As Canada prepares to enter into the Trans-Pacific Partnership trade talks, some participating countries' pork producers are banding together to try to reform Canadian programs, which they say give pig farmers an "unfair advantage."
Meanwhile, a Canadian government official has justified government-funded programmes for what he called a "struggling" industry in Canada, a sentiment echoed by an independent pork producer.
"Pork producers in Canada have disproportionately benefited from the government programmes," said Nick Giordano, vice president and counsel for international affairs at the Washington-based National Pork Producers Council.
"Now that Canada is coming into the TPP, this is a perfect opportunity to be re-examining these issues," he said.
"We believe this sort of thing violates the spirit of both NAFTA and the Trans-Pacific Partnership."
The US industry might take expensive and time-consuming legal action, he said, if Canada doesn't consider reforming its government-funded programs, and if producer assistance does not become a topic of discussion at the TPP table.
"I'm not going to rule that out. I want to be perfectly clear; I am not going to rule out the United States industry filing more trade cases. We don't feel we should have to do this."
Andrew Spencer, CEO of Australian Pork Limited, also said Canada needs to reform its government influence in the agriculture sector Australia and New Zealand dropped government-funded agricultural assistance in the 1980s and 1990s, he wrote in an email to Embassy, but "Canada has not yet reformed its agricultural sector to the same extent."
Subsidised Canadian pork makes the export price cheaper, he wrote, which "displaces pork from other countries which do not operate subsidy programs, giving Canadian producers an unfair advantage."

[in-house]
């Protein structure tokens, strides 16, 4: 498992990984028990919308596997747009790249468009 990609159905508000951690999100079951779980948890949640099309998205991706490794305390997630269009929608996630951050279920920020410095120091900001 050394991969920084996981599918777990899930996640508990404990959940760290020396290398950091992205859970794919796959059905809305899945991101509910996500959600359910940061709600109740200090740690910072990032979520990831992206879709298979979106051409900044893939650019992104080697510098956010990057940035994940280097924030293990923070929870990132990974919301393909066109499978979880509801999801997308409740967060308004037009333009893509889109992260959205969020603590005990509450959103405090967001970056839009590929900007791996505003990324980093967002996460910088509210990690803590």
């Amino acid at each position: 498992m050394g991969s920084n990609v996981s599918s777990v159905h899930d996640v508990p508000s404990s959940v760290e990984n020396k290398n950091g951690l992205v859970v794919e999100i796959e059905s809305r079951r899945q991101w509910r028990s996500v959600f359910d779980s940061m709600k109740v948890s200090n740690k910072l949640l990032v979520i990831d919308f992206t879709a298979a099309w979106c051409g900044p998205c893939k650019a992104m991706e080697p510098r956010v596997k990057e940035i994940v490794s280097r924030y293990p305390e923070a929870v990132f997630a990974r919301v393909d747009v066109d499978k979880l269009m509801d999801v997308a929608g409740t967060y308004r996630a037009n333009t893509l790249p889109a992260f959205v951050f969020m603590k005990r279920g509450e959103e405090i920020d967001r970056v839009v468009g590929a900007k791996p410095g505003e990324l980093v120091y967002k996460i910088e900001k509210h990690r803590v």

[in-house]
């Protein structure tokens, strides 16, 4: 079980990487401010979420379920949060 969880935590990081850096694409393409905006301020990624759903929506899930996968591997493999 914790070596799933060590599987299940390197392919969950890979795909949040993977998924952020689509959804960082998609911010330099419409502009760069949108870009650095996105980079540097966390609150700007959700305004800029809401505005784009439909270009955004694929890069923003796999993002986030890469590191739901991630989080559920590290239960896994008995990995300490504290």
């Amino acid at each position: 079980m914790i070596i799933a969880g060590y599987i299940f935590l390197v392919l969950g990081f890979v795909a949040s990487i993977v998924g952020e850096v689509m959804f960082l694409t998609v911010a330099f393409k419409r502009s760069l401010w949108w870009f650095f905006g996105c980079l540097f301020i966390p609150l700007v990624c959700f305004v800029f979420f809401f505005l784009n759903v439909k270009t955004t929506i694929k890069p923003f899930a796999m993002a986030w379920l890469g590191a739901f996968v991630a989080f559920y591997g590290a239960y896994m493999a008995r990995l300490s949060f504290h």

Mrs Spencer said his organisation has been meeting with Australia's Department of Foreign Affairs and Trade about the issue, and is engaged with Mr Giordano's organisation as well as New Zealand Pork to discuss further steps.
"Australian pork cannot compete on a level playing field with Canadian producers while they benefit from such subsidies," he added.
The Canadian pork industry argues that the appreciation of the US dollar put a damper on the currency exchange, and increases in soy and corn have put pressure on Canadian producers.
The industry also suffered from swine flu in 2009, causing a loss in exports.
In August 2009, the Canadian government announced programmes to help the struggling industry, and the Canadian Pork Council's public relations manager Gary Stordy said the programmes put in place at that dire time are measures that are now, incorrectly, referred to as subsidies.
Most of the programmes were used to shrink an industry that was too big to sustain itself, explained Mr Stordy.
"Our industry has had some difficulty over the past couple years," he said. "Producers, frankly, were in financial stress."
He said two program,es that have caused a stir with foreign pork producers were essentially buyouts for farmers in trouble.
"Frankly, for those who took advantage of the programmes, they would certainly say that it didn't replace any income or they didn't get the value of what they felt they should deserve," Mr Stordy said.
Mr Giordano said these programmes are still problematic. "When the industry goes into a downturn, our producers don't have that sort of government protection," he said. "It's still producer support."
He said the US industry is "absolutely" concerned that when the three-year wait time expires in the fall of 2012, Canadian pork production might explode, with many farmers who are in comfortable financial standing re-opening their farms.
But Mr Stordy said this is unlikely to happen.
The average age of pork farmers in Canada is 55 and over, and in an industry that is still struggling, it's not feasible for farmers that age to re-invest and start a business in the current conditions after equipment has been left to sit for several years, he explained.
Source: Argentine Beef Packers S.A.
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